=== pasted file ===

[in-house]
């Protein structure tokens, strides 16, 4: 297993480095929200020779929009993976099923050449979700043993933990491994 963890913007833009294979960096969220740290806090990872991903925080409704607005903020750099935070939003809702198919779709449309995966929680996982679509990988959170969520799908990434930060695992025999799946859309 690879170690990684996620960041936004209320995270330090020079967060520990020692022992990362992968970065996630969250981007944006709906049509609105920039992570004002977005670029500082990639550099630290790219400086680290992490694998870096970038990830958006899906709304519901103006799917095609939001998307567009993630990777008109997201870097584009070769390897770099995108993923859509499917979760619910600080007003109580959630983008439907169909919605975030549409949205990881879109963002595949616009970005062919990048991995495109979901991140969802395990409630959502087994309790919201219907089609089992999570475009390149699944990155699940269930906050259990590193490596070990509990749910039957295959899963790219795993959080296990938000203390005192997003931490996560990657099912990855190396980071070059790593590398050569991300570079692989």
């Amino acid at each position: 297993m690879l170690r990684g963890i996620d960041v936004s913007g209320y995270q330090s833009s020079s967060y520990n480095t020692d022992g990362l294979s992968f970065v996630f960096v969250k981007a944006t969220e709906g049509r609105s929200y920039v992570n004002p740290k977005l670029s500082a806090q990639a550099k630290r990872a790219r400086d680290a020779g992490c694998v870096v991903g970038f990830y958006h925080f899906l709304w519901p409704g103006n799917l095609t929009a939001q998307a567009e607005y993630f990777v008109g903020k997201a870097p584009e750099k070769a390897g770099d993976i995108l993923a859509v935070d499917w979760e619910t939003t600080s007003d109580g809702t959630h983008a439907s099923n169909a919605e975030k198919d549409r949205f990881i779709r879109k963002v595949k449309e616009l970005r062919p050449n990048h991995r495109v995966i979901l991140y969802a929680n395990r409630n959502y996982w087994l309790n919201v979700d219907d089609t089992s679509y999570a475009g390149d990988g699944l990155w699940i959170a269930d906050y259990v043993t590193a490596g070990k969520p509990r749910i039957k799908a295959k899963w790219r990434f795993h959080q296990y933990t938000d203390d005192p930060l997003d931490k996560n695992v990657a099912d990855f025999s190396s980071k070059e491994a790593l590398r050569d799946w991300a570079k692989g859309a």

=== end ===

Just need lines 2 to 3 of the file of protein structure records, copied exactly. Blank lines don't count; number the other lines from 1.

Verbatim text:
């Protein structure tokens, strides 16, 4: 297993480095929200020779929009993976099923050449979700043993933990491994 963890913007833009294979960096969220740290806090990872991903925080409704607005903020750099935070939003809702198919779709449309995966929680996982679509990988959170969520799908990434930060695992025999799946859309 690879170690990684996620960041936004209320995270330090020079967060520990020692022992990362992968970065996630969250981007944006709906049509609105920039992570004002977005670029500082990639550099630290790219400086680290992490694998870096970038990830958006899906709304519901103006799917095609939001998307567009993630990777008109997201870097584009070769390897770099995108993923859509499917979760619910600080007003109580959630983008439907169909919605975030549409949205990881879109963002595949616009970005062919990048991995495109979901991140969802395990409630959502087994309790919201219907089609089992999570475009390149699944990155699940269930906050259990590193490596070990509990749910039957295959899963790219795993959080296990938000203390005192997003931490996560990657099912990855190396980071070059790593590398050569991300570079692989």
């Amino acid at each position: 297993m690879l170690r990684g963890i996620d960041v936004s913007g209320y995270q330090s833009s020079s967060y520990n480095t020692d022992g990362l294979s992968f970065v996630f960096v969250k981007a944006t969220e709906g049509r609105s929200y920039v992570n004002p740290k977005l670029s500082a806090q990639a550099k630290r990872a790219r400086d680290a020779g992490c694998v870096v991903g970038f990830y958006h925080f899906l709304w519901p409704g103006n799917l095609t929009a939001q998307a567009e607005y993630f990777v008109g903020k997201a870097p584009e750099k070769a390897g770099d993976i995108l993923a859509v935070d499917w979760e619910t939003t600080s007003d109580g809702t959630h983008a439907s099923n169909a919605e975030k198919d549409r949205f990881i779709r879109k963002v595949k449309e616009l970005r062919p050449n990048h991995r495109v995966i979901l991140y969802a929680n395990r409630n959502y996982w087994l309790n919201v979700d219907d089609t089992s679509y999570a475009g390149d990988g699944l990155w699940i959170a269930d906050y259990v043993t590193a490596g070990k969520p509990r749910i039957k799908a295959k899963w790219r990434f795993h959080q296990y933990t938000d203390d005192p930060l997003d931490k996560n695992v990657a099912d990855f025999s190396s980071k070059e491994a790593l590398r050569d799946w991300a570079k692989g859309a």